Spots 1, 2 and 5 are as good as sealed. Elliott Eliason was very strong defensively this season, but his offensive production was inconsistent at best. With Walker's defense improving, he should be able to edge Eliason out for the starting role. He's only getting better. Mathieu was another one of the bright spots from this season and has the point guard role locked down. Hollins will be at shooting guard once more. Small forward and power forward are the areas with some wiggle room. My guess is King will start the season based on the production we saw from him in the last few weeks. He will be the only four-man on the roster with meaningful experience in coach Richard Pitino's system. Martin and Diedhiou will both get the chance to make the case for starting, but may not get that distinction right away. Rising sophomore Charles Buggs should get a bigger role next year as well, but should still come off the bench. Morris is probably the most game-ready options of the current incoming recruits and would probably best help to fill the defensive vacancy created with Austin Hollins' graduation. Mason has a lot of upside, but with Mathieu and Hollins rooting the backcourt and the incoming freshman's size limiting him somewhat, there doesn't seem to be room for him in a non-reserve role just yet.
@bonehead267: @AmeliaRayno In regards to spring recruits, any updates on when those players we are recruiting will make their decisions? #amailiabag
The spring signing period begins April 16 (today!) and ends May 21, so expect to start hearing a little more chatter soon. A few notes on Minnesota's current situation here.
@AboyJakeRadke: @AmeliaRayno mayonnaise or miracle whip? #amailiabag
Mayo. Miracle Whip is gross.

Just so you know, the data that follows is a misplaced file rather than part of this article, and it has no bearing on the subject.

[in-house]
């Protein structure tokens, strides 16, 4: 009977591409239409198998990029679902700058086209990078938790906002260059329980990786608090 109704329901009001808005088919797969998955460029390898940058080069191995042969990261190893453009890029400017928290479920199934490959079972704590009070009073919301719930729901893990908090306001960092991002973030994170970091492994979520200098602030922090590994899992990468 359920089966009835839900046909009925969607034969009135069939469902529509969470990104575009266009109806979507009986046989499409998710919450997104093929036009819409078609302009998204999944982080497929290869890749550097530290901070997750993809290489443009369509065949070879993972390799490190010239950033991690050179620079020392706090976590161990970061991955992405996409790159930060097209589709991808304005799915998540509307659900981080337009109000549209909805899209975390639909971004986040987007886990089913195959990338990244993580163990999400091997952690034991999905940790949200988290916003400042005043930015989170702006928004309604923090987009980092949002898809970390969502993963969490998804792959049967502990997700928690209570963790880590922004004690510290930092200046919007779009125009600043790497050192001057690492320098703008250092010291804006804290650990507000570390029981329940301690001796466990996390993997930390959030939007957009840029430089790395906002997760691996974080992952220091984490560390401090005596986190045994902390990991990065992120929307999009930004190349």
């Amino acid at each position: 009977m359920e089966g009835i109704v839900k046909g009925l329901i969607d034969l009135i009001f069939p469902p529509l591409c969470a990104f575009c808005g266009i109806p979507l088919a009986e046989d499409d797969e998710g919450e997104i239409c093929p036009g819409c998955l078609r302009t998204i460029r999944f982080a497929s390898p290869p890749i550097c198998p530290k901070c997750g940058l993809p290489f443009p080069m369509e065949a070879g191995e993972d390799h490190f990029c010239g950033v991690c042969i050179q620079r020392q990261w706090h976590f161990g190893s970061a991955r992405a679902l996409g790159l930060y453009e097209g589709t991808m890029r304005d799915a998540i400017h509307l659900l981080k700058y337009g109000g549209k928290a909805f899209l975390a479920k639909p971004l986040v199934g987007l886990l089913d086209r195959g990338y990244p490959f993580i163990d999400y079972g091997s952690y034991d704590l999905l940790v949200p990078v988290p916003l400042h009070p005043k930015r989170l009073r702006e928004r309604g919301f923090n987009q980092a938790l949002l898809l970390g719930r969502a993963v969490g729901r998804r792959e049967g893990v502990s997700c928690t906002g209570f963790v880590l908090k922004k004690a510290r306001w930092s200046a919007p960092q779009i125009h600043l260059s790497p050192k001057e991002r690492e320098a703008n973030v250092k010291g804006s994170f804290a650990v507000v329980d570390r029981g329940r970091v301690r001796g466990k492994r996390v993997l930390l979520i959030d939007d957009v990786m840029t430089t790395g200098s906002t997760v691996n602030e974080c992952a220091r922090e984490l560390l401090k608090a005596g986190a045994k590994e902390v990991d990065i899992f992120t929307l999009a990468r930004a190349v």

@bangerang17: @AmeliaRayno any updates on the big man from Grand Rapids? could definitely help? #aMAILiaBAG
Sounds like you're referring to Alex Illikainen, Bangerang. The 2015 four-star big man is really starting to generate a lot of interest, and he's up to No. 83 in the Rivals national rankings for that class. He visited California earlier this winter, and things should be heating up soon with visits to schedule and a cache of offers to narrow down. He told Rivals he wants to make a decision by the end of the summer. But most of what will go into that decision will be played out in these next few months.
@rademp1: @AmeliaRayno could you give us how you would grade the end of year contribution by position? also grade for bench and coaching staff.
Another good question. Here we go:
Point guard: A -- Minnesota has to be happy with how this aspect of the team evolved. At the start of the season, no one knew who the point guard would be. At the end, it was one of the strengths. Without Mathieu, who was the heart and the engine of the team all year, it's hard to imagine the Gophers winning the NIT or even coming close. Andre Hollins was solid in relief. The only real sticking point would be Mathieu's tendency to become turnover prone, especially when frustrated.
Shooting guard: C -- There is no doubt that Andre Hollins plays a big role on this Minnesota team. But too often, he didn't live up to those expectations.. Away from the ball, Hollins often struggled to get himself involved offensively. An ankle injury in January set him back substantially. And both Ahanmisi and Smith -- though capable of big boosts -- were largely unreliable. The result was one of the more inconsistent areas on the team.
Small forward: B -- Mainly rooted by the ever-versatile Austin Hollins, with Smith stepping in occasionally, the three-spot was mostly solid with good production. Even when Hollins went through his mid-season shooting slump, his lock-down defensive skills and improved nose for rebounding were big assets.